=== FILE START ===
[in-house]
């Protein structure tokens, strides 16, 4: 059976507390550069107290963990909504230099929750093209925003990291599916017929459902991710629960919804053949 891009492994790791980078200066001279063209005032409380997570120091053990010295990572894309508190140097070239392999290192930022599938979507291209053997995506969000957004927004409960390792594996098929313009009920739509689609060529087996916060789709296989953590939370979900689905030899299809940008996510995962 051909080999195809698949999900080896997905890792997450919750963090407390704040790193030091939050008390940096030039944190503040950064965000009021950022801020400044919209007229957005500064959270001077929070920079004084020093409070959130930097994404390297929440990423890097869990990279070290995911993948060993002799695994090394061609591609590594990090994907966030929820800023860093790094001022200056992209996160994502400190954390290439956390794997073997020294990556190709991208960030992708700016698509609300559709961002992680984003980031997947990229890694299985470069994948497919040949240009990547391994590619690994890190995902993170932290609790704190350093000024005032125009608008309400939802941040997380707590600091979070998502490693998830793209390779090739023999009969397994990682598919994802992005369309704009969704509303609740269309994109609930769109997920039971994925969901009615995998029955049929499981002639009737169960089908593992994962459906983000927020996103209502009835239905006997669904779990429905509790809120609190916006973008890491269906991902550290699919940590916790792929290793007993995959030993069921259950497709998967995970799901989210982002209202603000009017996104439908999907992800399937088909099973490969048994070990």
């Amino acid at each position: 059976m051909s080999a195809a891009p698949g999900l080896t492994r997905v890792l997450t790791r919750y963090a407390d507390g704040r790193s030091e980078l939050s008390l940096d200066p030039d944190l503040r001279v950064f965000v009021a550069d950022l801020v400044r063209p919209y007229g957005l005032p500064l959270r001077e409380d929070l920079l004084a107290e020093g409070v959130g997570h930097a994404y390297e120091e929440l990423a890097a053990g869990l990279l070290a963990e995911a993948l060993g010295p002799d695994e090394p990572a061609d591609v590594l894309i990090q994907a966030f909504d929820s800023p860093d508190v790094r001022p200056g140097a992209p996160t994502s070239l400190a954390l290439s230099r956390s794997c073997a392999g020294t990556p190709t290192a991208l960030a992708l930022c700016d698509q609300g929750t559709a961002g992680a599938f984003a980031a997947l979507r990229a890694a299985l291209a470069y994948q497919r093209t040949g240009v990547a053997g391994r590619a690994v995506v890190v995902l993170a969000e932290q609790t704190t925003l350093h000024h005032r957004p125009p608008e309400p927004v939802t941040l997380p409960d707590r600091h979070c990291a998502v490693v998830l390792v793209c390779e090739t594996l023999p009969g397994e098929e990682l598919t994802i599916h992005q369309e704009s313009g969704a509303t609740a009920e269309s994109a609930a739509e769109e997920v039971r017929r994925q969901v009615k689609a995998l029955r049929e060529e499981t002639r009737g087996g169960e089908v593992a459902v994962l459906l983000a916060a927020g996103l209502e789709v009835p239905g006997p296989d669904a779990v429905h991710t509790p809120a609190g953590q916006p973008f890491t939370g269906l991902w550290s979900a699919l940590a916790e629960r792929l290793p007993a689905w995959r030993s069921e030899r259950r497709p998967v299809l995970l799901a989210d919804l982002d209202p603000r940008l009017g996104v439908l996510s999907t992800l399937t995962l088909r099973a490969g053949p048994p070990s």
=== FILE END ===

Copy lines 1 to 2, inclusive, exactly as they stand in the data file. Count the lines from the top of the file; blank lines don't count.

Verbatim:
[in-house]
């Protein structure tokens, strides 16, 4: 059976507390550069107290963990909504230099929750093209925003990291599916017929459902991710629960919804053949 891009492994790791980078200066001279063209005032409380997570120091053990010295990572894309508190140097070239392999290192930022599938979507291209053997995506969000957004927004409960390792594996098929313009009920739509689609060529087996916060789709296989953590939370979900689905030899299809940008996510995962 051909080999195809698949999900080896997905890792997450919750963090407390704040790193030091939050008390940096030039944190503040950064965000009021950022801020400044919209007229957005500064959270001077929070920079004084020093409070959130930097994404390297929440990423890097869990990279070290995911993948060993002799695994090394061609591609590594990090994907966030929820800023860093790094001022200056992209996160994502400190954390290439956390794997073997020294990556190709991208960030992708700016698509609300559709961002992680984003980031997947990229890694299985470069994948497919040949240009990547391994590619690994890190995902993170932290609790704190350093000024005032125009608008309400939802941040997380707590600091979070998502490693998830793209390779090739023999009969397994990682598919994802992005369309704009969704509303609740269309994109609930769109997920039971994925969901009615995998029955049929499981002639009737169960089908593992994962459906983000927020996103209502009835239905006997669904779990429905509790809120609190916006973008890491269906991902550290699919940590916790792929290793007993995959030993069921259950497709998967995970799901989210982002209202603000009017996104439908999907992800399937088909099973490969048994070990």